My love for cooking arose from the kitchens of ‘East End’, in Cannanore, where my grandmother stirred and shook and whipped up the most delicious delicacies. The kitchen was old fashioned. Wood fires burned throughout the day and my grandmother who was called Mammu, by all her grandchildren, had to blow frequently through a long iron tube to coax the fires to blaze. Mammu was an excellent cook. Her stews, cutlets and fish curries were cooked to lip smacking perfection in that smoky kitchen where she frequently wiped her teary eyes with the end of her saree. There were other women by her side to aid the process. A large built woman named Tachi sat on the roughly tiled floor with a large grinding stone in front of her. Her only job was to grind the various masalas and coconuts to a fine paste. Turmeric, chillies, coriander seeds, cumminseeds, sesame seeds, poppyseeds, ginger, garlic, cloves, cinnamon, cardamom, were all ground fresh, everyday, on that gigantic stone. Mammu, 80 at the time would sigh as she bent to check if the coconuts had been ground to the fine paste she needed. There was another woman to pound the jaggery along with grated coconut and roasted and powdered rice powder to make the most delicious ‘Ari undas’. Mammu would laboriously press the mixture, after over an hour of pounding, into large ‘laddoos’, which my brother and I eagerly devoured as soon as the first ones were made.
The long dining table at East End, covered with a white damask table cloth, was always laden with food. Breakfasts were enormous and everyone seemed to eat everything. Eggs fried sunny side up and toast, butter and jam were the standard fare, accompanied by the main dish which could be anything from Dosas and idlis to vellappams, iddiappams, puris and potato curry, rice rotis with the fish or mutton curry that had been cooked the previous night, puttu (rice cakes)and ‘kadala’( black chickpea) etc etc the list is long. Cooked Oats and milk and sugar sat in a corner for anybody who felt the urge to eat light. Nothing was wasted as the servants were all fed in the kitchens after each meal.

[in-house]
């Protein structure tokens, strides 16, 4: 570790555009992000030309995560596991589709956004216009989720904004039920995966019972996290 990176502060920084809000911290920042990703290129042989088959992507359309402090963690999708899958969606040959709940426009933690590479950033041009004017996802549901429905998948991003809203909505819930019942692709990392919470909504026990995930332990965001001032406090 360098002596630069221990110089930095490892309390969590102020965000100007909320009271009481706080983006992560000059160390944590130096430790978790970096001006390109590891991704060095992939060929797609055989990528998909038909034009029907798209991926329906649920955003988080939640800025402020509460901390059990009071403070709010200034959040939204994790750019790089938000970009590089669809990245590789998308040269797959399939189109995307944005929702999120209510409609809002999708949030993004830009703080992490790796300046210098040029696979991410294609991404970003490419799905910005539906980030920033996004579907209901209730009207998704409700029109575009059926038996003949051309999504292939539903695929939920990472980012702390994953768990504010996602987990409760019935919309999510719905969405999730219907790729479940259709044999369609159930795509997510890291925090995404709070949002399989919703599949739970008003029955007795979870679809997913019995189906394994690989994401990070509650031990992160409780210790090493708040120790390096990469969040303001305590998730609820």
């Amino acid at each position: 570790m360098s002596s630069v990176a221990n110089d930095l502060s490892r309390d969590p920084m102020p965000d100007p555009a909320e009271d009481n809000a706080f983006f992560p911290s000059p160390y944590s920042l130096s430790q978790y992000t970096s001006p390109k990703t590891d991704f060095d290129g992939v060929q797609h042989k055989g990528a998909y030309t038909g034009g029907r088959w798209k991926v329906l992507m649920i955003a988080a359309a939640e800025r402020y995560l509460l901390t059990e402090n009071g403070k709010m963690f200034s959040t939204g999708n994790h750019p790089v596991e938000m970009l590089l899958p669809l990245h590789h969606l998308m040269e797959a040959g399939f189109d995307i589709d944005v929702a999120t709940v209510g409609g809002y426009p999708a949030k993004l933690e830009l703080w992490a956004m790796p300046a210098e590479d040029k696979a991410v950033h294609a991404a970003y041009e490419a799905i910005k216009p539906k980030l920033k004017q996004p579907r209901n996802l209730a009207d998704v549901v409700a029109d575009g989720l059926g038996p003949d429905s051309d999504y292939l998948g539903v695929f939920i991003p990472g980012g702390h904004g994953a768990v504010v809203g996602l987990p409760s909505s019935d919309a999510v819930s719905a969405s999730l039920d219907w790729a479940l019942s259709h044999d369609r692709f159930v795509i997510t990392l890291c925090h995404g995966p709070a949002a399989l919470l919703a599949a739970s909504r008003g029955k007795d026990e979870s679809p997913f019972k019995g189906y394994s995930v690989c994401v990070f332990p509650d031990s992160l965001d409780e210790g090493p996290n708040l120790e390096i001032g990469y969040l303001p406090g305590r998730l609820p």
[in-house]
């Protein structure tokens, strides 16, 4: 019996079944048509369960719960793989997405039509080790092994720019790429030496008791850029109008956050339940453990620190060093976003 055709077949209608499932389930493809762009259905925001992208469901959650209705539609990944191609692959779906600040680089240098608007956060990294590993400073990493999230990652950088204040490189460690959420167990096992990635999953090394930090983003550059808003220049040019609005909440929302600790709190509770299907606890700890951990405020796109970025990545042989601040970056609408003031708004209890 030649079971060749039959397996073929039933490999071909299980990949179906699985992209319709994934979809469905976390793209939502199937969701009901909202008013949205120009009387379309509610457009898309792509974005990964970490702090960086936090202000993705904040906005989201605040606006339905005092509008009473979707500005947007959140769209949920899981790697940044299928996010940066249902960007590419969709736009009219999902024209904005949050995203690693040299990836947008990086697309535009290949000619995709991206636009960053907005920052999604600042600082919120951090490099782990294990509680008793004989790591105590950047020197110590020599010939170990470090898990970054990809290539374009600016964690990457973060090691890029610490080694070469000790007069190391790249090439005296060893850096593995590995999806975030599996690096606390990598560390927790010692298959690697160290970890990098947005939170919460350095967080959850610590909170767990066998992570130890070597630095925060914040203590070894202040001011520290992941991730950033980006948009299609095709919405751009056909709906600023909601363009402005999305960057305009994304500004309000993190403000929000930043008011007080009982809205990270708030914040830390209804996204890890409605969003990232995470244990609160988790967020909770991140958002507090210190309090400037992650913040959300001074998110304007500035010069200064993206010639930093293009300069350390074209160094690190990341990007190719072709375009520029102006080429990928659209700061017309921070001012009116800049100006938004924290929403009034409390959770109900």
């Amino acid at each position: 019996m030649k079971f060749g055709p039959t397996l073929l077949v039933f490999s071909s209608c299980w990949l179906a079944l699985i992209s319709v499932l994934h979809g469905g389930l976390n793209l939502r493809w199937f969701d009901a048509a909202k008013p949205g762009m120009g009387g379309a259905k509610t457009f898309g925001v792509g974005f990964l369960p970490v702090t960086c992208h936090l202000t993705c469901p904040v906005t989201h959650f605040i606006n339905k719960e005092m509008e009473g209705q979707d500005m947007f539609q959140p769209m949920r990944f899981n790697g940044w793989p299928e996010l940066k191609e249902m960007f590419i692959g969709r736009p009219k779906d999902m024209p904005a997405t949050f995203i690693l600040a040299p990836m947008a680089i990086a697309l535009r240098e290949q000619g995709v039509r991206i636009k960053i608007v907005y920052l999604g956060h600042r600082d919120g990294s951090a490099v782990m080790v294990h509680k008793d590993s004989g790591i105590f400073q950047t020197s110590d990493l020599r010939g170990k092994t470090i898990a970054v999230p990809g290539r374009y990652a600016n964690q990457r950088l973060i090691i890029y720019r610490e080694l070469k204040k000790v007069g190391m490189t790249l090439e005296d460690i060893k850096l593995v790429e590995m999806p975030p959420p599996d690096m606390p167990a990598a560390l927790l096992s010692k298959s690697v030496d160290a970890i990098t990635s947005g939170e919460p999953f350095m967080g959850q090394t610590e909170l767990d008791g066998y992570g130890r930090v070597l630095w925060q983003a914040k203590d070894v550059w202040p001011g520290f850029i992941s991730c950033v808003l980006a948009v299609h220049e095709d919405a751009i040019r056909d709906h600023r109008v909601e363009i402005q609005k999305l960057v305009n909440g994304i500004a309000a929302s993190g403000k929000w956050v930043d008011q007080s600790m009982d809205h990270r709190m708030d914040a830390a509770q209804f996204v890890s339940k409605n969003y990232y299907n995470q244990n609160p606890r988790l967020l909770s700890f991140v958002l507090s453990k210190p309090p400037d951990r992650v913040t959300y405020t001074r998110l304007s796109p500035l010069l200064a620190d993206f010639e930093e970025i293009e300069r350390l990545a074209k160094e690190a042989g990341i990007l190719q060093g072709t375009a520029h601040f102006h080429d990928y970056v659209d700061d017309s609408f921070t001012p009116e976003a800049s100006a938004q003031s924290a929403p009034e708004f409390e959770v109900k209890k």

I often slept with my grandmother snuggling against her softness, savoring the smells of the kitchen that enveloped her person. Even though I had a poor appetite and had to be scolded and cajoled to eat, I loved the Minced Meat Cutlets my grandmother served with locally made loaves of bread generously spread with fresh home-made butter. Let me share with you, the recipe, handwritten by Mammu in her meticulous style, her handwriting closely resembling the cursive writing books of the time.
Minced Meat Cutlets
- Half a kilo of minced meat
- Two boiled potatoes mashed
- Two onions (medium sized) finely minced
- Two green chilies finely minced ( make it four if the chillies are not pungent)
- A tablespoon of finely minced ginger
- A tablespoon of finely minced garlic. (mash the garlic and ginger with the flat of your chopping knife and cut closely to get the desired size)
- Two sprigs of coriander leaves chopped fine to get about two tablespoons of coriander.
- Two teaspoons of ground mustard seeds or mustard powder ( weikfields only) mixed with a little milk to make a thick paste.\
- One teaspoon of ground cumminseeds or cumminseed powder
- A tablespoon of good natural vinegar ( Culverts )
- Two tablespoons of oil to fry the masalas ( less if you are on a diet)
- One and a half cups of fresh bread crumbs
- One large egg beaten
- Salt to taste
- Oil for frying the cutlets ( bake, brushed with oil if you are on a diet)
Heat oil in a kadai and fry the onions, garlic, ginger and green chillies together until the raw smell disappears. Do not let the mixture turn brown. Add the ground cumminseeds and mustard powder and fry for a minute. Now add the minced meat and cook for ten minutes until dry and aromatic. Add the vinegar and salt and then the mashed potatoes and mix thoroughly. Remove from fire and let the mixture cool. Shape into cutlets, dip in beaten egg and bread crumbs twice over. Heat oil in a frying pan and fry the cutlets to a golden brown color. Eat as soon as it is fried as it softens and looses its crispness when it is reheated in a microwave oven. These cutlets can be frozen unfried and kept in the freezer for upto six months. Do not heat the frozen raw cutlets in a microwave before frying, instead lower the cutlets into hot oil and then cook on a low flame until they are golden brown.
When she had vegetarian guests my grandma would serve the same cutlets after replacing the minced meat with half a kilo of Yam. People who refrained from eating red meat were given fish cutlets using the same recipe and switching the minced meat with half a kilo of steamed fish preferably kingfish or tuna.